Adding organic vermiculite to the soil

Adding organic vermiculite to the soil

For seed-starting, however, we needed to mix the potting soil with vermiculite to condition the soil.  This addition helps create air channels which allow the soil mix to breathe.  The air is necessary to allow for healthy root development and expansion, as well as maintaining vigorous plant growth.

This mixture creates a balance between moisture retention and sufficient drainage–the two most important features for seedling success.

If the soil becomes too wet, something called “damping-off” can occur.  This is a fungal disease that ends with the depressing death of the newly-germinated seedlings.

They literally drop dead.

This is not a good way to start a garden.

Our mix.

Our mix.

Just as undesirable is if the soil dries out too quickly.  In this case, the seedlings will simply lose color, shrivel up, and die.

By including organic compost, topsoil, vermiculite, and rotty manure in our mix, we hope we’ve hit a harmonious note that should yield good results for our seeds.

Now, if we could just find a way to convince the stores that organic supplies are worth keeping on their shelves, perhaps more folks would use organically-produced products.

In the meantime, I guess we’ll all just have to soil ourselves.

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Waiter, There’s a Bug in my Sap!

Sallow Moth in a sappy grave

Sallow Moth in a sappy grave

Collecting sap late last night, I was surprised to find sallow moths in nearly every bucket. In some cases, the moths were on the inside wall of the bucket and could be saved, but largely they had met their watery demise in the short-lived bliss of an ill-fated sap bath.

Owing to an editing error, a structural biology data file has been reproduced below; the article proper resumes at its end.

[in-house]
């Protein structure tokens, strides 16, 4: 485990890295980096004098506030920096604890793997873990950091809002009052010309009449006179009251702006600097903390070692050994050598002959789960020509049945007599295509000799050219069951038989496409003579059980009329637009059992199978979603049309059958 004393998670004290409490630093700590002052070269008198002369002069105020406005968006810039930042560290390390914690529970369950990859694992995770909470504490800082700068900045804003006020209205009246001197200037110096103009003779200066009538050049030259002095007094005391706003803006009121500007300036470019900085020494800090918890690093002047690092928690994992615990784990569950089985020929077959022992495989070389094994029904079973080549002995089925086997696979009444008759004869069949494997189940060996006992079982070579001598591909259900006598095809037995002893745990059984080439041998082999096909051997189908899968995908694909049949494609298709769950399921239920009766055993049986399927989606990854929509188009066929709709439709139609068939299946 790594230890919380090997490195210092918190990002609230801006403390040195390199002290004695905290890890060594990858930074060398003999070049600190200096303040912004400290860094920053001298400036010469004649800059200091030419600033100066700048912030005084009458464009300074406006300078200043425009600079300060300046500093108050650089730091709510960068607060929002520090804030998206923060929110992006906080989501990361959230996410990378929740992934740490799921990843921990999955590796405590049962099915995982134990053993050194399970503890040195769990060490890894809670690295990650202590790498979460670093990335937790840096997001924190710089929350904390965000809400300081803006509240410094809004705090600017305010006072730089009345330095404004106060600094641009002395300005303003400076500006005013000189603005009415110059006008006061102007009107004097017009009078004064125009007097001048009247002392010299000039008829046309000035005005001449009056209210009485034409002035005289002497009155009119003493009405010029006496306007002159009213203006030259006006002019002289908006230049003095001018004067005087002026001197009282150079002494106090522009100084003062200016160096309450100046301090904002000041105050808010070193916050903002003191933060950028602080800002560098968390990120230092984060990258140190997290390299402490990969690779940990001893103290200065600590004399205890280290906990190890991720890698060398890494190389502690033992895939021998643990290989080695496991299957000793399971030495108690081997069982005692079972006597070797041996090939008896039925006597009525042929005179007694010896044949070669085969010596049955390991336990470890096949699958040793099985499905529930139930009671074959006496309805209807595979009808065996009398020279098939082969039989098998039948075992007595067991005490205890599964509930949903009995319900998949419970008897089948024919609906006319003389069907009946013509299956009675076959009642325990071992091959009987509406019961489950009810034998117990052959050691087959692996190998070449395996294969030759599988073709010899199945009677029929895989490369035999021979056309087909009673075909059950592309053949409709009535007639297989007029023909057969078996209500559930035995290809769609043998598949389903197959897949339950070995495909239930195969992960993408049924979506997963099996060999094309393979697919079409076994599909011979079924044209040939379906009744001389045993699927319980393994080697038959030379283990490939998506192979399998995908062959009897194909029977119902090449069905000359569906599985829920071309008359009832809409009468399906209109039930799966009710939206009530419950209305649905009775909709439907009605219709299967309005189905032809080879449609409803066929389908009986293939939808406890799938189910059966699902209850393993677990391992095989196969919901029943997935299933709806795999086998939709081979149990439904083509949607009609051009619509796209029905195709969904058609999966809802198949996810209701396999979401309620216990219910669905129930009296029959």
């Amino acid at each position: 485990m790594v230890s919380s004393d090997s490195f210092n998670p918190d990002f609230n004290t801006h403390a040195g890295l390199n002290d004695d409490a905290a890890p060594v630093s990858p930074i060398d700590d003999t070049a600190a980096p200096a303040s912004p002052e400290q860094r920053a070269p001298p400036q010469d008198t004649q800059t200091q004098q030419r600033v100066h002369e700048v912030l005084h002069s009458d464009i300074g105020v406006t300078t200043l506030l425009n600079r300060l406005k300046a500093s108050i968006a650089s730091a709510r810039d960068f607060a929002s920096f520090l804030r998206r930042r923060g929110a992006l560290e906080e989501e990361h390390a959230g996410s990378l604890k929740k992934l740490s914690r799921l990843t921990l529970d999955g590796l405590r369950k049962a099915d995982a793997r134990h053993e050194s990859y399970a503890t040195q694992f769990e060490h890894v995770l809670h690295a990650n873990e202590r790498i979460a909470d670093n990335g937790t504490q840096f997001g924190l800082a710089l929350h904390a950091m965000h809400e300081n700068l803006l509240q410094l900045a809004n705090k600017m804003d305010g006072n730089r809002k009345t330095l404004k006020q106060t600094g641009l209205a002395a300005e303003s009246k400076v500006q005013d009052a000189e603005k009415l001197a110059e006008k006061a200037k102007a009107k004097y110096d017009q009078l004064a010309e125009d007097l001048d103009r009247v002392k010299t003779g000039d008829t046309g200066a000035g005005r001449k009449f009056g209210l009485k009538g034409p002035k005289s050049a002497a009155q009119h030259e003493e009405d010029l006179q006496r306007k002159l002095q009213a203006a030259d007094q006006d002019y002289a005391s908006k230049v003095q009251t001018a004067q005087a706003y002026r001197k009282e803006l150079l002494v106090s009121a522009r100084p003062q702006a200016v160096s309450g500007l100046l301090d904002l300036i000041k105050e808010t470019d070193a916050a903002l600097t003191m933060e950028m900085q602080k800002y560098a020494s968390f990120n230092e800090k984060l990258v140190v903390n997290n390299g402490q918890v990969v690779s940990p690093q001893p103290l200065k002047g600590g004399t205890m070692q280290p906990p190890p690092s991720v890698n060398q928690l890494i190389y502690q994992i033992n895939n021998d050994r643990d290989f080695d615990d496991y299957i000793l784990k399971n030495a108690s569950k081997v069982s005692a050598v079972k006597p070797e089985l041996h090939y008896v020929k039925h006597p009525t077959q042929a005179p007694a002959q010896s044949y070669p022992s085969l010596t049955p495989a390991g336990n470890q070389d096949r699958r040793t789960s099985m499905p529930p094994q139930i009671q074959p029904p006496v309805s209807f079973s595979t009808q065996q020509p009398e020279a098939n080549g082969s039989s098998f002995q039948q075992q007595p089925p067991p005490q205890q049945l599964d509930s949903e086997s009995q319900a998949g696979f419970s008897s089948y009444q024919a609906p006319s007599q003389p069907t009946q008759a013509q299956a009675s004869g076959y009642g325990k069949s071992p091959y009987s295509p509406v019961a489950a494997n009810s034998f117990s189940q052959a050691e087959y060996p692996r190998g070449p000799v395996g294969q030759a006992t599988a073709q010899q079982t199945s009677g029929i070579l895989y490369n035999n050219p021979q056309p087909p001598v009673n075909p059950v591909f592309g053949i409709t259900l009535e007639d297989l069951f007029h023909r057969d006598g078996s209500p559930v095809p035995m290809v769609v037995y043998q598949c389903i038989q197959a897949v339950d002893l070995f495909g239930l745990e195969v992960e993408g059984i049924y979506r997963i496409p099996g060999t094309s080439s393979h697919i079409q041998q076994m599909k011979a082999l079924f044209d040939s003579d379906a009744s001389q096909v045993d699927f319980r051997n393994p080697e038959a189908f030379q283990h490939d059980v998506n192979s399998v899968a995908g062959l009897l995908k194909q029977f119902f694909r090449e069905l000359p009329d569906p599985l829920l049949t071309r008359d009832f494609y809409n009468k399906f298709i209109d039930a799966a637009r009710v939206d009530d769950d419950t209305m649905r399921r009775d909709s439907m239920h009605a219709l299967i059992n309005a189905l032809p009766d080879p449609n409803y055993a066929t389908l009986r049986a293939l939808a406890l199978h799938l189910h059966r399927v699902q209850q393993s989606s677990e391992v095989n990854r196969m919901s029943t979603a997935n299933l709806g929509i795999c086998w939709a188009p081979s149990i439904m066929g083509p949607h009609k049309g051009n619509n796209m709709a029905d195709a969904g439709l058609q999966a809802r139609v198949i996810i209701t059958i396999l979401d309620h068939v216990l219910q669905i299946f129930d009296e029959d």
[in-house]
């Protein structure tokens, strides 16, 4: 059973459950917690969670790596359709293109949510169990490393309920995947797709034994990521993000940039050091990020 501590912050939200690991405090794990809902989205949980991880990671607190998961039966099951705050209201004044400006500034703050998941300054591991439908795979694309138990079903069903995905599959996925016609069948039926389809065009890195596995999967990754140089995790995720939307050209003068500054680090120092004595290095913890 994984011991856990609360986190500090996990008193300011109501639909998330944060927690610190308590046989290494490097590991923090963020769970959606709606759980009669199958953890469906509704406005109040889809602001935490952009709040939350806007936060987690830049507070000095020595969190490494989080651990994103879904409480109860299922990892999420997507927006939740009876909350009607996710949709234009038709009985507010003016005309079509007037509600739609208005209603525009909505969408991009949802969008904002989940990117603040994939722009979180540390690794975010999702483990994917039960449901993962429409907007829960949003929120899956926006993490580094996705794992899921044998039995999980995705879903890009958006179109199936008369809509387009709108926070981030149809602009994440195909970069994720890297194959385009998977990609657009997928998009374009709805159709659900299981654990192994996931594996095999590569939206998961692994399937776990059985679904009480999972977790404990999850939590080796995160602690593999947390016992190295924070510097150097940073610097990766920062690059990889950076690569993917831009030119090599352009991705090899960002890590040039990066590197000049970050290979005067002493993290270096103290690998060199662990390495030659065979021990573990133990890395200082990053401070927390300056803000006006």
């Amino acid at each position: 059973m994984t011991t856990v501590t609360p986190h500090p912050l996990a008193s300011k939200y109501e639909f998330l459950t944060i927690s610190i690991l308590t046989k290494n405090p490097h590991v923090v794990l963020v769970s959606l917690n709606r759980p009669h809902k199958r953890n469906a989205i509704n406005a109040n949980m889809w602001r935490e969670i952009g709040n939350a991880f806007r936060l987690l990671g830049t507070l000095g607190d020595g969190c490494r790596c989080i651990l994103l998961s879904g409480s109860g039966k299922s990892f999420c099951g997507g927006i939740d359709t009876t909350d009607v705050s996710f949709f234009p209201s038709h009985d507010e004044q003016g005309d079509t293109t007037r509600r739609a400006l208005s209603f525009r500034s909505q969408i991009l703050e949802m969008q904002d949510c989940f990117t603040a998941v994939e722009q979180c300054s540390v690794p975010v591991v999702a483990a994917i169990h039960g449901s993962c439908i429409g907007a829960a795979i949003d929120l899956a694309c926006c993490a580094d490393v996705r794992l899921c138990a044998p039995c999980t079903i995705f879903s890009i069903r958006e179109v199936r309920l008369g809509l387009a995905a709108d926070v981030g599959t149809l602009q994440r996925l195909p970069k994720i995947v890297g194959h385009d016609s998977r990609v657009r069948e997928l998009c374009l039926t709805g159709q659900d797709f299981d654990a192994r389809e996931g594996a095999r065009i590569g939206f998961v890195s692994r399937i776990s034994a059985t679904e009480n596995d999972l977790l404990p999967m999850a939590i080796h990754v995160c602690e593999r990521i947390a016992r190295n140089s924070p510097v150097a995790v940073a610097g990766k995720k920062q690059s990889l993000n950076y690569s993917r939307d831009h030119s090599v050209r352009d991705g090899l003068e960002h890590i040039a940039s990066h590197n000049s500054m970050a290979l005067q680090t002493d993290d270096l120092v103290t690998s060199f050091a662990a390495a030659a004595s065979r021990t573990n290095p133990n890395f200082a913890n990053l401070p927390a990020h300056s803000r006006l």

To me, this served as a strong indicator that the sugaring season is starting to wind down. As the insects begin to come out of hibernation, we know that the warmer days are on their way and the freezing overnight temperatures so necessary for sap flow must be coming to an end.

What ALL moths look like to my daughter.

What ALL moths look like to my daughter.

After encountering about two dozen moths at various stages of viability, I was grateful I hadn’t asked my teenage daughter to help carry sap.

She has a totally insane fear of moths.

Her reaction to seeing one would make Janet Leigh seem downright pleased to see Anthony Hopkins open the shower curtain, by comparison.

Checking the buckets again this evening, I expected to encounter another day’s infusion of moths.  But today’s find was even worse.

The final swim.

The final swim.


Nothing makes me sadder than when I find honey bees dying.

I realize their life span isn’t particularly long, but as a beekeeper who spends a lot of energy keeping my bees alive, it is heartbreaking to find them meeting an untimely end when they were just looking for something to eat.

This time of year, when warming days are balanced by the occasional cold snap, the bees have mostly used up their stores of honey. Tricked by the sunny, warm days, they venture out in search of flowers which, obviously, they won’t find.  Without supplemental pollen and sugar, they will starve before the first dandelions bloom.

We provide pollen patties to help the bees through this confusing time of year, but the sap in the buckets clearly proves too powerful a draw for those who have ventured far enough from the hive.



But sometimes, it’s not too late.

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DIY Easter Egg Dye

Here’s a project for folks who like stuff cheap and easy.

It’s not that I have anything against store-bought egg dye kits, it’s just that I came across some dye recipes and they were crazy easy and we already had almost everything to do it.

Here’s what we used:

  • Shredded beets (about a cup)
  • Purple cabbage (about half a head)
  • Ground Turmeric (two tablespoons)
  • Red Onion Skins (some)
  • Yellow Onion Skins (also, some)

One at a time, we boiled the items in about a quart or so of water.  Once they were boiling, we covered them and let them simmer for about 20 minutes, until the color was really vibrant.

DSC_0005Each color was strained through cheesecloth and cooled.